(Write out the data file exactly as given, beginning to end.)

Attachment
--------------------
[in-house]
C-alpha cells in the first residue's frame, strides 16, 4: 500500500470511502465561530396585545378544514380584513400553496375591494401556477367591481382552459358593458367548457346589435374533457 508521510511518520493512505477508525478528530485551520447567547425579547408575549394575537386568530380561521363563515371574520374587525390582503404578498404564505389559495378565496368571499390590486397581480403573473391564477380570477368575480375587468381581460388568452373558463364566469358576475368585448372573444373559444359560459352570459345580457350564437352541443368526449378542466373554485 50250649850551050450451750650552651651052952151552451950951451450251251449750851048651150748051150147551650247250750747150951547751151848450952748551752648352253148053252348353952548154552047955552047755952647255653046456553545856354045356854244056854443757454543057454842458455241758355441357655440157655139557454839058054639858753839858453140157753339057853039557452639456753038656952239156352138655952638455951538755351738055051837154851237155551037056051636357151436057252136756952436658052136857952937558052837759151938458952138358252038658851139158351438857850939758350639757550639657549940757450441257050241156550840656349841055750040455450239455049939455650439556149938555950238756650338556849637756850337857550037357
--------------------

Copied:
[in-house]
C-alpha cells in the first residue's frame, strides 16, 4: 500500500470511502465561530396585545378544514380584513400553496375591494401556477367591481382552459358593458367548457346589435374533457 508521510511518520493512505477508525478528530485551520447567547425579547408575549394575537386568530380561521363563515371574520374587525390582503404578498404564505389559495378565496368571499390590486397581480403573473391564477380570477368575480375587468381581460388568452373558463364566469358576475368585448372573444373559444359560459352570459345580457350564437352541443368526449378542466373554485 50250649850551050450451750650552651651052952151552451950951451450251251449750851048651150748051150147551650247250750747150951547751151848450952748551752648352253148053252348353952548154552047955552047755952647255653046456553545856354045356854244056854443757454543057454842458455241758355441357655440157655139557454839058054639858753839858453140157753339057853039557452639456753038656952239156352138655952638455951538755351738055051837154851237155551037056051636357151436057252136756952436658052136857952937558052837759151938458952138358252038658851139158351438857850939758350639757550639657549940757450441257050241156550840656349841055750040455450239455049939455650439556149938555950238756650338556849637756850337857550037357